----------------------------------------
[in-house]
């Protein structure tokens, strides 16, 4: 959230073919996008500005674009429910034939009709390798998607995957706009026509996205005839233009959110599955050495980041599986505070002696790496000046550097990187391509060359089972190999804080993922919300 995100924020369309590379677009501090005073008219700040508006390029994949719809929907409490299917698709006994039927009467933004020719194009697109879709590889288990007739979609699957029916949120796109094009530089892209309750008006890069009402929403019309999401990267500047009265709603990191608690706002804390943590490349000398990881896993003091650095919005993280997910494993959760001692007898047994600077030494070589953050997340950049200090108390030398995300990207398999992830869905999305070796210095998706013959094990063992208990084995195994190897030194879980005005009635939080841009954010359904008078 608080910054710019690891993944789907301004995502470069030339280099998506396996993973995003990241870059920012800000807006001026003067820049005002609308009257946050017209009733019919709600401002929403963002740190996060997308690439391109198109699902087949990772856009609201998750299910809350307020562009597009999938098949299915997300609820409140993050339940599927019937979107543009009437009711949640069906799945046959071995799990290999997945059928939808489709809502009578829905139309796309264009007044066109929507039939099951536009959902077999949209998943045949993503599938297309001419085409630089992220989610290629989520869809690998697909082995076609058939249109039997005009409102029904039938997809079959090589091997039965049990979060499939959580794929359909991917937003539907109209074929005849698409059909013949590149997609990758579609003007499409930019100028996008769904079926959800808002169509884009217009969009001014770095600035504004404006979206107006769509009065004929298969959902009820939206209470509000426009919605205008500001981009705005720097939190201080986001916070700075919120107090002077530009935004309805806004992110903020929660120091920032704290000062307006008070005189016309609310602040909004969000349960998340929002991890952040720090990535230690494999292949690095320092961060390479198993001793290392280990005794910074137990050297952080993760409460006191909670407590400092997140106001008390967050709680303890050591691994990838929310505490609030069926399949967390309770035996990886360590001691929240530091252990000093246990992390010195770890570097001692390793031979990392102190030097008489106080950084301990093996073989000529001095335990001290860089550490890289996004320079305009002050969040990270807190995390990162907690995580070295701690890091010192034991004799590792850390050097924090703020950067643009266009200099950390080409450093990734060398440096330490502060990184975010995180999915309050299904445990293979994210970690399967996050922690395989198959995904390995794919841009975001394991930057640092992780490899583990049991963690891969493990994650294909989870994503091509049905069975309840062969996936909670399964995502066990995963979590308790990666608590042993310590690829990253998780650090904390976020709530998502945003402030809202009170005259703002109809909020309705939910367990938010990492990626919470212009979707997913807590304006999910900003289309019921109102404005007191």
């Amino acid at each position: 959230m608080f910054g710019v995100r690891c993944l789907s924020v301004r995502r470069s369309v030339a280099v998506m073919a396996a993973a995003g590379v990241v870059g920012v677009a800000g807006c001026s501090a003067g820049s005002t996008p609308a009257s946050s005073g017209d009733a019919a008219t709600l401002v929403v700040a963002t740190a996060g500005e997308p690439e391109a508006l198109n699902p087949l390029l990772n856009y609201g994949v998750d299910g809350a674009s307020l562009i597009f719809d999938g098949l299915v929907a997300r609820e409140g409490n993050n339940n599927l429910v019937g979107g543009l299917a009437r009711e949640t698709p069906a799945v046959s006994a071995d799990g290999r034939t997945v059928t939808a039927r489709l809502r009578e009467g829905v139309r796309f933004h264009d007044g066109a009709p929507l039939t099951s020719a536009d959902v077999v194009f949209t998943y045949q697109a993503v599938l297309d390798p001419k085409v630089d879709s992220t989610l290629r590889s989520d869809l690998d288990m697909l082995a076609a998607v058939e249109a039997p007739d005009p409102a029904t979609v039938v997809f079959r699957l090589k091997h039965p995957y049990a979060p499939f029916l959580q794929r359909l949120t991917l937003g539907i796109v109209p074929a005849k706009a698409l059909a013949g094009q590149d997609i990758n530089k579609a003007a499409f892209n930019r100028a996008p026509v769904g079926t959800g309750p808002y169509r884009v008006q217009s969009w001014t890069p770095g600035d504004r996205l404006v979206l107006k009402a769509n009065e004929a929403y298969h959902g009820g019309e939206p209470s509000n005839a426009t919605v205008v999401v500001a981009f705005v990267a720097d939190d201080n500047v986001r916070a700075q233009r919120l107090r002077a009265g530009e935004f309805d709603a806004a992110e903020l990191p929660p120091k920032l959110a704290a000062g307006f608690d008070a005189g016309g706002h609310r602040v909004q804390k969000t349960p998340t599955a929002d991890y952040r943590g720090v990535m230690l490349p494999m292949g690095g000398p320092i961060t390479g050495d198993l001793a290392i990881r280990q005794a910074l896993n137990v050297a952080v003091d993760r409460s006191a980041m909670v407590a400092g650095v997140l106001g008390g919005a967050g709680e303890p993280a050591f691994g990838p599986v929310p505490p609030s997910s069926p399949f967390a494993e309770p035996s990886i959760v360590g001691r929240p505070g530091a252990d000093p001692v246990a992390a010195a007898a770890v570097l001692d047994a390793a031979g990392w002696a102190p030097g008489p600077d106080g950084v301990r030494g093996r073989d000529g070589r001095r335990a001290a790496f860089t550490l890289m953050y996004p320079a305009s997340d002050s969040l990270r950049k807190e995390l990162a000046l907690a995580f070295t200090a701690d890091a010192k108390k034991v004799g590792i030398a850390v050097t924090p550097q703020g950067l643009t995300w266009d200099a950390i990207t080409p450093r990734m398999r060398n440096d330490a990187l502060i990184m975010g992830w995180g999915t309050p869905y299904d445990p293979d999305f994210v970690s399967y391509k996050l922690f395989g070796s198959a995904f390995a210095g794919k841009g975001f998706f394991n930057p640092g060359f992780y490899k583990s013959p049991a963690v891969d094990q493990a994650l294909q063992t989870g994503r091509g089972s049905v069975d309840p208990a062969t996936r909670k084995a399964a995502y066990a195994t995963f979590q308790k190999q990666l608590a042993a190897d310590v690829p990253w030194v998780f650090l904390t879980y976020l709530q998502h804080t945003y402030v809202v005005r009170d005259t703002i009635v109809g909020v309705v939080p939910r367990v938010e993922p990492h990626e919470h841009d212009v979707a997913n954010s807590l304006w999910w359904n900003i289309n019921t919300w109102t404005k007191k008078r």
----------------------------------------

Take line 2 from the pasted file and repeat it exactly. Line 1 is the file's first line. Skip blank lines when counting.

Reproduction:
């Protein structure tokens, strides 16, 4: 959230073919996008500005674009429910034939009709390798998607995957706009026509996205005839233009959110599955050495980041599986505070002696790496000046550097990187391509060359089972190999804080993922919300 995100924020369309590379677009501090005073008219700040508006390029994949719809929907409490299917698709006994039927009467933004020719194009697109879709590889288990007739979609699957029916949120796109094009530089892209309750008006890069009402929403019309999401990267500047009265709603990191608690706002804390943590490349000398990881896993003091650095919005993280997910494993959760001692007898047994600077030494070589953050997340950049200090108390030398995300990207398999992830869905999305070796210095998706013959094990063992208990084995195994190897030194879980005005009635939080841009954010359904008078 608080910054710019690891993944789907301004995502470069030339280099998506396996993973995003990241870059920012800000807006001026003067820049005002609308009257946050017209009733019919709600401002929403963002740190996060997308690439391109198109699902087949990772856009609201998750299910809350307020562009597009999938098949299915997300609820409140993050339940599927019937979107543009009437009711949640069906799945046959071995799990290999997945059928939808489709809502009578829905139309796309264009007044066109929507039939099951536009959902077999949209998943045949993503599938297309001419085409630089992220989610290629989520869809690998697909082995076609058939249109039997005009409102029904039938997809079959090589091997039965049990979060499939959580794929359909991917937003539907109209074929005849698409059909013949590149997609990758579609003007499409930019100028996008769904079926959800808002169509884009217009969009001014770095600035504004404006979206107006769509009065004929298969959902009820939206209470509000426009919605205008500001981009705005720097939190201080986001916070700075919120107090002077530009935004309805806004992110903020929660120091920032704290000062307006008070005189016309609310602040909004969000349960998340929002991890952040720090990535230690494999292949690095320092961060390479198993001793290392280990005794910074137990050297952080993760409460006191909670407590400092997140106001008390967050709680303890050591691994990838929310505490609030069926399949967390309770035996990886360590001691929240530091252990000093246990992390010195770890570097001692390793031979990392102190030097008489106080950084301990093996073989000529001095335990001290860089550490890289996004320079305009002050969040990270807190995390990162907690995580070295701690890091010192034991004799590792850390050097924090703020950067643009266009200099950390080409450093990734060398440096330490502060990184975010995180999915309050299904445990293979994210970690399967996050922690395989198959995904390995794919841009975001394991930057640092992780490899583990049991963690891969493990994650294909989870994503091509049905069975309840062969996936909670399964995502066990995963979590308790990666608590042993310590690829990253998780650090904390976020709530998502945003402030809202009170005259703002109809909020309705939910367990938010990492990626919470212009979707997913807590304006999910900003289309019921109102404005007191």